[29]      Though no damages are obtainable by the plaintiff in this action, the court must go on to find, nevertheless, what damages would be assessable. The damages claimed for breach of contract by the defendant for failing to close, as stated, are not available.

    [30]      Even if there had been a breach, it would seem on these facts that the proper measure would be the tort measure hereafter described, as the Plaintiff was informed of the misrepresentation immediately. Moreover, the misrepresentation was entirely innocent. Indeed, since the plaintiff was aware the next day of the problem, she could have taken steps to mitigate, which she did not. She seems to have wanted specific performance and nothing else.

    [31]      The damages, if any, suffered by the plaintiff should be assessed on the tort basis for negligent misstatement, as said, not the contractual basis. Indeed, an alternative claim for tortious misrepresentation is alluded to in the statement of claim. In fact, there was no evidence led as to what the value of the land would have been if the dimensions were true. 

    [32]      The measure of damages in such a case as set forth in Parna et al. v. G & S Properties Ltd. et al, [1969] 2 O.R. 346-348 (C.A.), is the proper measure here.  At the second page of the report the court states:

                            The plaintiffs are entitled to be put in the same position they would have been in if the representations had not been made, but not to be put in the position they would have been if the representations had been true.   I am of the opinion that the proper measure of damages is the difference between the purchase price paid for the property and the actual value of the property at the time of sale:  Bedard et al. v. Junkin, [1956] O.W.N. 287; Hepting et al. v. Schaaf, [1964] S.C.R. 100, 43 D.L.R. (2d) 168, 46 W.W.R. 161.


                            The evidence as to actual value led at trial is rather fragile; proceeding as he did, the learned trial Judge made no finding as to the actual value of the property as at April 1, 1967.  In my opinion the evidence does support an assessment of damages, on the proper basis I have outlined above at $4,000.


    [33]      Thus, damages should be assessed on the basis that the misstatement had not been made, not on the basis of damages suffered if the statement were true.  This is particularly the case on these facts in that the plaintiff was advised of the misstatement as soon as it became apparent to the defendant s real estate agent.  Indeed, when we consider the matter as a whole, there is very little effective evidence with respect to damages.  There is no expert evidence at all as to property values.  It would seem that the appropriate basis for assessing the evidence is as follows:  When this offer was entered into, there was a contemporaneous offer of $185,000 on the basis of a true acknowledgement of the depth and frontage.  The instant offer was for $190,000.  Therefore, damages if the statement were not made would likely amount to $5,000.  This would also be the measure of damages of any claim against the third party McCaw and the real estate company, in that this claim is clearly one of tort and the damages would be $5,000 on the basis that the statement had not been made.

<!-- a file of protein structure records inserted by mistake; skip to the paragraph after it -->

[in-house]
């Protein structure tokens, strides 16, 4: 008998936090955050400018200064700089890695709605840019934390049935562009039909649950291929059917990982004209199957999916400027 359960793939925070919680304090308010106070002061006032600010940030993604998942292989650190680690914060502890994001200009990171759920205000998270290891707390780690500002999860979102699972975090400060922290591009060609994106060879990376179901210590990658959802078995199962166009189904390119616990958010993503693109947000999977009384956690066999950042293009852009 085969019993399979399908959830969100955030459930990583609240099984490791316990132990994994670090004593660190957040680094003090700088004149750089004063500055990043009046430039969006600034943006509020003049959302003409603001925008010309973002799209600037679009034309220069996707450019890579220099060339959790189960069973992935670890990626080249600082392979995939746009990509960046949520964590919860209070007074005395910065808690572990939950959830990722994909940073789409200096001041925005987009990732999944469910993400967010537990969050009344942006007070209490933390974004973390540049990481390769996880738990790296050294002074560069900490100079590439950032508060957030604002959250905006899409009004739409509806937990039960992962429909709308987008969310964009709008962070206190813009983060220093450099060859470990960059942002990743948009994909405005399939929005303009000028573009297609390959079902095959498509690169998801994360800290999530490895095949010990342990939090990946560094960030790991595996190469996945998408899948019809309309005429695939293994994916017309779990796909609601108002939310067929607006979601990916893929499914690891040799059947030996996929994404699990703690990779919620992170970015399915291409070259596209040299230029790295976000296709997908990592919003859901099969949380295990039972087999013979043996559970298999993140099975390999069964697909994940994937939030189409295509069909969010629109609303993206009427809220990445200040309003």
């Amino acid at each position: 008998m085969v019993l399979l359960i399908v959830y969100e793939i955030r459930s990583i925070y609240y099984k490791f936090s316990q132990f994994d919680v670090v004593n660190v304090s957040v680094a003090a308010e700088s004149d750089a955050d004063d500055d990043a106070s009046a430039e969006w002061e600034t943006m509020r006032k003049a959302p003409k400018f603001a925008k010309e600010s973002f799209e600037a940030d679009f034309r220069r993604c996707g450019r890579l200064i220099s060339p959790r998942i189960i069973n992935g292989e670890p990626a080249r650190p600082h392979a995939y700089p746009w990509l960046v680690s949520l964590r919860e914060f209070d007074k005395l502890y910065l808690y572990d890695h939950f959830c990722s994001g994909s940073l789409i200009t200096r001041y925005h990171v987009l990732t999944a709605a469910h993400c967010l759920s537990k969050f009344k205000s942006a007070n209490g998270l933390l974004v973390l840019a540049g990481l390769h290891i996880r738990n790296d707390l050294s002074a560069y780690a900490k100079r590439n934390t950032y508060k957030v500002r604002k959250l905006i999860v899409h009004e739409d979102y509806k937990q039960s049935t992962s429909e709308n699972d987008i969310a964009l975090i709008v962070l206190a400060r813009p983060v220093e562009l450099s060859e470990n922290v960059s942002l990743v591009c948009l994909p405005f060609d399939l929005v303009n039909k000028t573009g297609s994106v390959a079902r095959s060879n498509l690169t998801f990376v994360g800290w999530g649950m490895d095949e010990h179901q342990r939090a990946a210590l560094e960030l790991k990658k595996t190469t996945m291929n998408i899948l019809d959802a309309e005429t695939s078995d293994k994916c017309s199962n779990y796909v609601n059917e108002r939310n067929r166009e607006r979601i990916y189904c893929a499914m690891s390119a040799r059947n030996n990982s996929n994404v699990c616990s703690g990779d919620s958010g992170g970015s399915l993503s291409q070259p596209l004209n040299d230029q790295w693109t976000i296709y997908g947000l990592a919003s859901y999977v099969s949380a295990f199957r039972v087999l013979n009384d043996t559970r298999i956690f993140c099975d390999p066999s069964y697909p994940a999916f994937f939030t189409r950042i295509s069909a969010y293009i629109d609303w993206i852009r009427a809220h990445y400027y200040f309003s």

[34]      However, we also have to consider the fact that no attempt was made by the plaintiff/ defendant by counterclaim to, in any way, mitigate her damages.  She was of the view that she should have the land as described or have a substantial abatement in purchase price. The exact amount was to be a matter of negotiation.  This is seen in the fact that she authorized tender in the two amounts or an array of amounts, as said.  Once they placed the Agreement of Purchase and Sale on title it not only prevented the defendant/plaintiff by counterclaim from mitigating its damages on the basis of breach of contract, it also ran up the damages themselves in that as the plaintiff only wanted specific performance, they ran up interest costs, etc., as claimed  (see, exhibit 12), without any thought whatsoever to mitigation.

    [35]      For these reasons and her failure to mitigate, clearly any damages must fail on that basis alone.  This is particularly so when the full extent of the damage based on the misstatement was known within 24 hours of the agreement being signed and no further steps were taken.

    [36]      Here, as stated, the only evidence we have is that there was an actual Agreement of Purchase and Sale accepted, although conditional, in the amount of $185,000.  This was contemporaneous to the instant Agreement of Purchase and Sale.  Therefore, the only evidence the court finds that is available is that the difference in value at the time would be $5,000.  Therefore, if there are damages to the plaintiff, they would be in that amount.

    [37]      With respect to the other amounts claimed, I find that on the basis of the contract they could have been entirely mitigated, which was not done.


    Damages of the Defendant/Plaintiff by Counterclaim 

    [38]      Clearly, the evidence supports the fact that the defendant/plaintiff by counterclaim intended to sell the property and use the proceeds to pay off the business property that the company had already purchased.  This was entirely prevented by the Agreement of Purchase and Sale registered on title.  Therefore, given this, it was impossible for the defendant/plaintiff by counterclaim to mitigate their damages by selling to a third party buyer.  Indeed, the plaintiff/defendant by counterclaim, by registering the Agreement of Purchase and Sale and refusing to close with any reasonably determined abatement, essentially ran up its damages.